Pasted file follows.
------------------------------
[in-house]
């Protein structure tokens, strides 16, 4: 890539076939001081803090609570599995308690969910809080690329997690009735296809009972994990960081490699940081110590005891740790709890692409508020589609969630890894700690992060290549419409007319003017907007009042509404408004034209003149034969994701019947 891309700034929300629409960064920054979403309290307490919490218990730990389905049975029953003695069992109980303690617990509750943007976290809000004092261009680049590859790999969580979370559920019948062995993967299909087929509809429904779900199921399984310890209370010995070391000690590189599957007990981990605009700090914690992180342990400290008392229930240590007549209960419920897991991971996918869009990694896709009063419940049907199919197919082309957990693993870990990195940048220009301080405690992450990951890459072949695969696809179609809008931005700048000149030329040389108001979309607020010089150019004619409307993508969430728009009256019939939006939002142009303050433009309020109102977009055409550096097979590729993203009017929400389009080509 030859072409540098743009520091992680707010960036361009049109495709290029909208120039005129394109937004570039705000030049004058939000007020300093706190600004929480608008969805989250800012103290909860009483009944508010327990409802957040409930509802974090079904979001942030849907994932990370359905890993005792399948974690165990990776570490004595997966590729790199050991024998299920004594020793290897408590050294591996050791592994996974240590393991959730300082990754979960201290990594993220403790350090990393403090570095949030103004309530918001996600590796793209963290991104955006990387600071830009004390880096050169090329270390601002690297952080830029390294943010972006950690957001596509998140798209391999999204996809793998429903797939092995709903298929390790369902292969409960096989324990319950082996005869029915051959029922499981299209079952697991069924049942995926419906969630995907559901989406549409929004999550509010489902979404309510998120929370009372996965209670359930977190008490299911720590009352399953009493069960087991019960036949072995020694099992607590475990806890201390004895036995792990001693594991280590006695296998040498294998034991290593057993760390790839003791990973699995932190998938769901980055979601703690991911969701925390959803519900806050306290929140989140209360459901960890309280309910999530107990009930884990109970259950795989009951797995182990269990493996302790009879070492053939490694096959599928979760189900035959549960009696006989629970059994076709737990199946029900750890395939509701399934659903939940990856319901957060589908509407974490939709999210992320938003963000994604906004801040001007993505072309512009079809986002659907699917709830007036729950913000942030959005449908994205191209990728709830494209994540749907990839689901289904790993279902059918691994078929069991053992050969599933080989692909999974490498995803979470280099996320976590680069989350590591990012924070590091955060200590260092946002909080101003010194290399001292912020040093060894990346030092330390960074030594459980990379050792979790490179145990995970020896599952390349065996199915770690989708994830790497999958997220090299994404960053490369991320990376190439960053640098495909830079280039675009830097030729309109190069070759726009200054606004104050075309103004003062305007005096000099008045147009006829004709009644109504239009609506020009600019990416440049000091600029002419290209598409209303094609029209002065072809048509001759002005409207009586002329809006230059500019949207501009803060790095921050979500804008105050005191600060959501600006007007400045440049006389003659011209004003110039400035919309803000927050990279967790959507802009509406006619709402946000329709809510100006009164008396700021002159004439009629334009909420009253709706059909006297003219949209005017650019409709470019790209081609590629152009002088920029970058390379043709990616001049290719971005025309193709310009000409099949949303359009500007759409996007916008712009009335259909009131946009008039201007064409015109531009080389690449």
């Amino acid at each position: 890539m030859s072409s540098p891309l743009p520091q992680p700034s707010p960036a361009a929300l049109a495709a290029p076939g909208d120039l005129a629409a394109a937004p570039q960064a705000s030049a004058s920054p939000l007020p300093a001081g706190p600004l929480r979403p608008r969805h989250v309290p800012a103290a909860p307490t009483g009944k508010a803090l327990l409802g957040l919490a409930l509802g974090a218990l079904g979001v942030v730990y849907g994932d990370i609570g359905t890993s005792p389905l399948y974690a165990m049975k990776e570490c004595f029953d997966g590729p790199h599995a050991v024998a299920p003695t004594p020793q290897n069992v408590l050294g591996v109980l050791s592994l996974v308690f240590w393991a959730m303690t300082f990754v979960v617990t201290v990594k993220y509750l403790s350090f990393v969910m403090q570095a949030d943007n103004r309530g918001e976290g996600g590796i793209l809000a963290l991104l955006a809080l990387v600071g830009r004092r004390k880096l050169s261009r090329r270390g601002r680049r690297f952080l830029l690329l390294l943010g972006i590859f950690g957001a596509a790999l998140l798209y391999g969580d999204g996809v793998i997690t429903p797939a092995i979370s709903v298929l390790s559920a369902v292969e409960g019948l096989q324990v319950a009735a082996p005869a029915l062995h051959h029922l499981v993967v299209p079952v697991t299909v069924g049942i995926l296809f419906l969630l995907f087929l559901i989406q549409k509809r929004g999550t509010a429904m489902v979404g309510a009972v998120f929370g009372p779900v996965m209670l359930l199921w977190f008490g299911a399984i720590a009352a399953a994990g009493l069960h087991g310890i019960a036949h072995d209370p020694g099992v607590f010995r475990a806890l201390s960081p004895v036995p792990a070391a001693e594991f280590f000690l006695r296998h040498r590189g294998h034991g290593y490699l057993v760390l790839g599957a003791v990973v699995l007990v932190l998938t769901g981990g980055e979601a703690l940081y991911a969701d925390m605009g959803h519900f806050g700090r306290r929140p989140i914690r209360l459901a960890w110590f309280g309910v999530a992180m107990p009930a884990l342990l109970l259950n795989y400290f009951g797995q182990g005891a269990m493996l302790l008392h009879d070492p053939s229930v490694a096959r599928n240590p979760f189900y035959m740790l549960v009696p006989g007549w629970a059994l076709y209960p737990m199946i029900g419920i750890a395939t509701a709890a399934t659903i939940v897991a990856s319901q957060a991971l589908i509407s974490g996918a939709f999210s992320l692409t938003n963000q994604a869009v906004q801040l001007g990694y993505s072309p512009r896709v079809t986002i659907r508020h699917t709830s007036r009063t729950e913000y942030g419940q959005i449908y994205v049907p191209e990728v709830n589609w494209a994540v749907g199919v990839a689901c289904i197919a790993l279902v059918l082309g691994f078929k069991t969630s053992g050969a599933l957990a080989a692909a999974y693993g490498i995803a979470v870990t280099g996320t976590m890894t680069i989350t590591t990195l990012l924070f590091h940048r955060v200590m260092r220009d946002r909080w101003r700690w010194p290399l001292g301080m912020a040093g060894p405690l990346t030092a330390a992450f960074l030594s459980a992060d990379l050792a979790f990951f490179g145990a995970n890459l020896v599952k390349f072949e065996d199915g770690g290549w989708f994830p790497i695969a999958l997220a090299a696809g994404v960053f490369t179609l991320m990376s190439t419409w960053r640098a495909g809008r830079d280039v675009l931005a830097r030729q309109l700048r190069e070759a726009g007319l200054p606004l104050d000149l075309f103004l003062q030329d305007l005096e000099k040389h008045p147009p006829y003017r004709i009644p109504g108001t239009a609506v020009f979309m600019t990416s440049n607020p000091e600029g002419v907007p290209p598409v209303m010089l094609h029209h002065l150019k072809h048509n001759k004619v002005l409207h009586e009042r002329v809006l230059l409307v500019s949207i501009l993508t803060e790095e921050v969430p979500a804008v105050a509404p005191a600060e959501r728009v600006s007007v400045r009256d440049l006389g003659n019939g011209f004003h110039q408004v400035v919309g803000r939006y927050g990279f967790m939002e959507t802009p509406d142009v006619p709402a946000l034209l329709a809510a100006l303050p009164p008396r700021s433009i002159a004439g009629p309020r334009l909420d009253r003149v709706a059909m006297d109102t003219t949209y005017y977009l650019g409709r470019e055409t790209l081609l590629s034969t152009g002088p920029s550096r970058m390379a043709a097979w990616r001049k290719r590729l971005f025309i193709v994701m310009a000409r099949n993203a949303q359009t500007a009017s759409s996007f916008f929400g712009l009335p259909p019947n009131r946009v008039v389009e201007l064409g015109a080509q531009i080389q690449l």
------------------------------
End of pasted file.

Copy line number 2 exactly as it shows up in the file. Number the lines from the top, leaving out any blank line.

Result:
């Protein structure tokens, strides 16, 4: 890539076939001081803090609570599995308690969910809080690329997690009735296809009972994990960081490699940081110590005891740790709890692409508020589609969630890894700690992060290549419409007319003017907007009042509404408004034209003149034969994701019947 891309700034929300629409960064920054979403309290307490919490218990730990389905049975029953003695069992109980303690617990509750943007976290809000004092261009680049590859790999969580979370559920019948062995993967299909087929509809429904779900199921399984310890209370010995070391000690590189599957007990981990605009700090914690992180342990400290008392229930240590007549209960419920897991991971996918869009990694896709009063419940049907199919197919082309957990693993870990990195940048220009301080405690992450990951890459072949695969696809179609809008931005700048000149030329040389108001979309607020010089150019004619409307993508969430728009009256019939939006939002142009303050433009309020109102977009055409550096097979590729993203009017929400389009080509 030859072409540098743009520091992680707010960036361009049109495709290029909208120039005129394109937004570039705000030049004058939000007020300093706190600004929480608008969805989250800012103290909860009483009944508010327990409802957040409930509802974090079904979001942030849907994932990370359905890993005792399948974690165990990776570490004595997966590729790199050991024998299920004594020793290897408590050294591996050791592994996974240590393991959730300082990754979960201290990594993220403790350090990393403090570095949030103004309530918001996600590796793209963290991104955006990387600071830009004390880096050169090329270390601002690297952080830029390294943010972006950690957001596509998140798209391999999204996809793998429903797939092995709903298929390790369902292969409960096989324990319950082996005869029915051959029922499981299209079952697991069924049942995926419906969630995907559901989406549409929004999550509010489902979404309510998120929370009372996965209670359930977190008490299911720590009352399953009493069960087991019960036949072995020694099992607590475990806890201390004895036995792990001693594991280590006695296998040498294998034991290593057993760390790839003791990973699995932190998938769901980055979601703690991911969701925390959803519900806050306290929140989140209360459901960890309280309910999530107990009930884990109970259950795989009951797995182990269990493996302790009879070492053939490694096959599928979760189900035959549960009696006989629970059994076709737990199946029900750890395939509701399934659903939940990856319901957060589908509407974490939709999210992320938003963000994604906004801040001007993505072309512009079809986002659907699917709830007036729950913000942030959005449908994205191209990728709830494209994540749907990839689901289904790993279902059918691994078929069991053992050969599933080989692909999974490498995803979470280099996320976590680069989350590591990012924070590091955060200590260092946002909080101003010194290399001292912020040093060894990346030092330390960074030594459980990379050792979790490179145990995970020896599952390349065996199915770690989708994830790497999958997220090299994404960053490369991320990376190439960053640098495909830079280039675009830097030729309109190069070759726009200054606004104050075309103004003062305007005096000099008045147009006829004709009644109504239009609506020009600019990416440049000091600029002419290209598409209303094609029209002065072809048509001759002005409207009586002329809006230059500019949207501009803060790095921050979500804008105050005191600060959501600006007007400045440049006389003659011209004003110039400035919309803000927050990279967790959507802009509406006619709402946000329709809510100006009164008396700021002159004439009629334009909420009253709706059909006297003219949209005017650019409709470019790209081609590629152009002088920029970058390379043709990616001049290719971005025309193709310009000409099949949303359009500007759409996007916008712009009335259909009131946009008039201007064409015109531009080389690449």